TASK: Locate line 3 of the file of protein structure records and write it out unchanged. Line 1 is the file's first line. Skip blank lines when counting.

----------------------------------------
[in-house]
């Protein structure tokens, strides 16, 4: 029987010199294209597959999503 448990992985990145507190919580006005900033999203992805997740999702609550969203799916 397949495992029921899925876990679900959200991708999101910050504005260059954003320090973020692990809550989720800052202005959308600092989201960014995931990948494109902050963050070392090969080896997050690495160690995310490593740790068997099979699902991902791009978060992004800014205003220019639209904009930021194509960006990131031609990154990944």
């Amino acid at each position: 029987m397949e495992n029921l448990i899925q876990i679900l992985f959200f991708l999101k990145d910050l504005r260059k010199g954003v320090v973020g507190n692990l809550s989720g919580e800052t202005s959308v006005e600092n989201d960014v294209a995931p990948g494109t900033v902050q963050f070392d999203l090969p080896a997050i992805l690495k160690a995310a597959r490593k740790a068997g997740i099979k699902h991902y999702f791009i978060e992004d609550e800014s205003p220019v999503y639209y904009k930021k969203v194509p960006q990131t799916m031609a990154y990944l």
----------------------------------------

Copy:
């Amino acid at each position: 029987m397949e495992n029921l448990i899925q876990i679900l992985f959200f991708l999101k990145d910050l504005r260059k010199g954003v320090v973020g507190n692990l809550s989720g919580e800052t202005s959308v006005e600092n989201d960014v294209a995931p990948g494109t900033v902050q963050f070392d999203l090969p080896a997050i992805l690495k160690a995310a597959r490593k740790a068997g997740i099979k699902h991902y999702f791009i978060e992004d609550e800014s205003p220019v999503y639209y904009k930021k969203v194509p960006q990131t799916m031609a990154y990944l």